Thursday, May 14, 2009

Negotiating Effectively: Why You Shouldn't Hurry

One of the most common reasons some people sign up for a Collaborative divorce (or other family law matter), is that they expect it to be a fast process. Relatively speaking, that's an accurate expectation. Compared to how long a traditional divorce takes, a Collaborative divorce is normally much faster, although it isn't always. Most can be finished in three to four months, some sooner and some later. In contrast, a litigated divorce in Tarrant County which is resolved at trial or shortly before trial (when mediation often occurs) will usually take at least a year to finish, and it's not unusual for a divorce to take longer.

Unfortunately, many people going through a Collaborative divorce start feeling the process is slow and bogged down if it doesn't settle in two to three months or if it just requires several meetings. As a result, they start looking for shortcuts and ways to move the process along faster. When one side gets very anxious to settle the case and get it over with, they will usually experience one or more of the following problems:

1. The anxious party tends to give away too much. It is quite easy for the party who isn't ready to divorce, or who just isn't in a hurry, to start to drag their feet and slow down the process. That increases the anxiety level of the spouse in a hurry, which normally leads the hurried spouse to sweeten the pot and offer a better settlement to the other spouse. Over and over, I have seen one spouse maintain a position on settlement terms and refuse to budge, leading to the other spouse moving closer and closer to what the first spouse demanded. Sometimes, the anxiety is self-imposed and sometimes it comes from an exterior source. Whatever the reason, the person making the concessions is often making a mistake and offering more than would be necessary without the anxiety.

2. Hurrying reduces the amount of time to conduct due diligence. When on or both of the parties want to move quickly through the process, the attorneys and other professionals may not have the time to fully explore the facts of the case. Even when the parties both think they know all the issues and both think they understand the information relating to the issues, they may be wrong. It is very common for the parties to not understand various technical issues about assets and debts. For example, they often have mistaken ideas about what to do with retirement funds. The attorneys and the financial neutral need time to gather records and analyze them. Similarly, a child specialist may need some time to explore the issues about sharing time with the children. A superficial review of either property or kid issues can lead to serious problems later on.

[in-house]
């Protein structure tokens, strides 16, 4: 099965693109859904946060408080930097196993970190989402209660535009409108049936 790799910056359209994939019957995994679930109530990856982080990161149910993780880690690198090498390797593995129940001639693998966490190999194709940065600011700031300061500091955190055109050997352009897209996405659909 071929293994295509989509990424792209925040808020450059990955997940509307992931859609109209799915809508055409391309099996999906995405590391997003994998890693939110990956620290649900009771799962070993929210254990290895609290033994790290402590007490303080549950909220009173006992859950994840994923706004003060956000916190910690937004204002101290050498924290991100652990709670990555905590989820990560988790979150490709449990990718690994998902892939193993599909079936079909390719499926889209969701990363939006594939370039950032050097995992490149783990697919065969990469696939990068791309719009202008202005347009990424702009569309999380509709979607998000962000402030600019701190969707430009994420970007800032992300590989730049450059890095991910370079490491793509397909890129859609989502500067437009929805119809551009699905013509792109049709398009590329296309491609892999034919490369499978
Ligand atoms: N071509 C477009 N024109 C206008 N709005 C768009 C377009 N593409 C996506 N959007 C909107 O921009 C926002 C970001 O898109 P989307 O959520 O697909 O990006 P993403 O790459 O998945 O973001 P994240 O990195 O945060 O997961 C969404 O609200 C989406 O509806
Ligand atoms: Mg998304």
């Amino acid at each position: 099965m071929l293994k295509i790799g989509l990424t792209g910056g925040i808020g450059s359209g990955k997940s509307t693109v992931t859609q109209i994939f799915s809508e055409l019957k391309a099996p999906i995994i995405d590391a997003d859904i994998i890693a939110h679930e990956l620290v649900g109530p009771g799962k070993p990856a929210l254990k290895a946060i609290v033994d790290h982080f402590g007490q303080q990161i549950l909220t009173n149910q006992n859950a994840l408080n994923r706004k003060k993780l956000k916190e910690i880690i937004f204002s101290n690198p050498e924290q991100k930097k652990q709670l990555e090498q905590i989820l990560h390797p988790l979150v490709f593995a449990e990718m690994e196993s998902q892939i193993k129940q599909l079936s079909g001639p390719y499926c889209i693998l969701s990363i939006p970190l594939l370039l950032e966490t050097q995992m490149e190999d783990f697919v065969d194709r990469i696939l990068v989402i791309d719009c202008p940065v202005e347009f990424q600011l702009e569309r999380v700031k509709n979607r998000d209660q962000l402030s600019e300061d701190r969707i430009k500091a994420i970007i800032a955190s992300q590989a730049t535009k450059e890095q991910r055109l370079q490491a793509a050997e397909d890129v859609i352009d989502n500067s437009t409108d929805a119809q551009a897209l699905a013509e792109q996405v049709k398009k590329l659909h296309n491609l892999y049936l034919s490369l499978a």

3. Another problem is that the parties tend to lose sight of their interests and focus on positions. Often, when the parties get in a hurry, they become very willing to skip over setting and explaining their goals. Even when they have identified their goals, needs and interests, they sometimes stop thinking and talking about them when there is pressure to move quickly through the process. When that happens, they inevitably fall back into positional bargaining, relying on traditional, arbitrary guidelines or percentages, instead of analyzing how to best meet each other's needs.

4. Hurrying usually is associated with reduced listening to the other side. Listening to each other is one of the key values of Collaborative Law. Sometimes just seeing improved communication skills provides a great deal of satisfaction. When a party, who has not been listened to during a marriage, experiences discussions where the spouse begins to listen and speak more respectfully during the Collaborative Process, that party will feel much better about any agreement and it will be easier to reach an agreement. Hurrying devalues listening. The objective becomes primarily to reach an agreement, and true listening bogs down the process. The result is that the parties fall back into old communication patterns, and that usually doesn't emphasize good listening. In other words, the parties stop listening to each other and just try to negotiate the same ways they used to argue. That leads to skipping steps in the Collaborative process and sometimes overlooking options, idea and analysis of facts.

5. The other side may get upset by feeling pressure to finish early, making agreement less likely. Many people, when negotiating, will become very resistant if they feel like they are being pressured into something they don't fully understand or which they may not fully agree with. Some people just automatically start opposing something when they feel a lot of pressure to decide quickly, especially if they are a little uncomfortable or if they don't trust the other party.

As frustrating as it may be for someone going through a divorce, it is usually necessary for one party or the other to slow down some during the process so they can advance at the same pace as their spouse (or the other party). Trying to rush the other party can cause delays or failure to reach an agreement.

And by the way, in a traditional litigated divorce, if one party wants to slow down the process and drag it out for any reason that's easy to do. Collaborative Law is not worse than litigation, in terms of speed. In reality, Collaborative Law generally is a faster means to reaching an agreement than is litigation.

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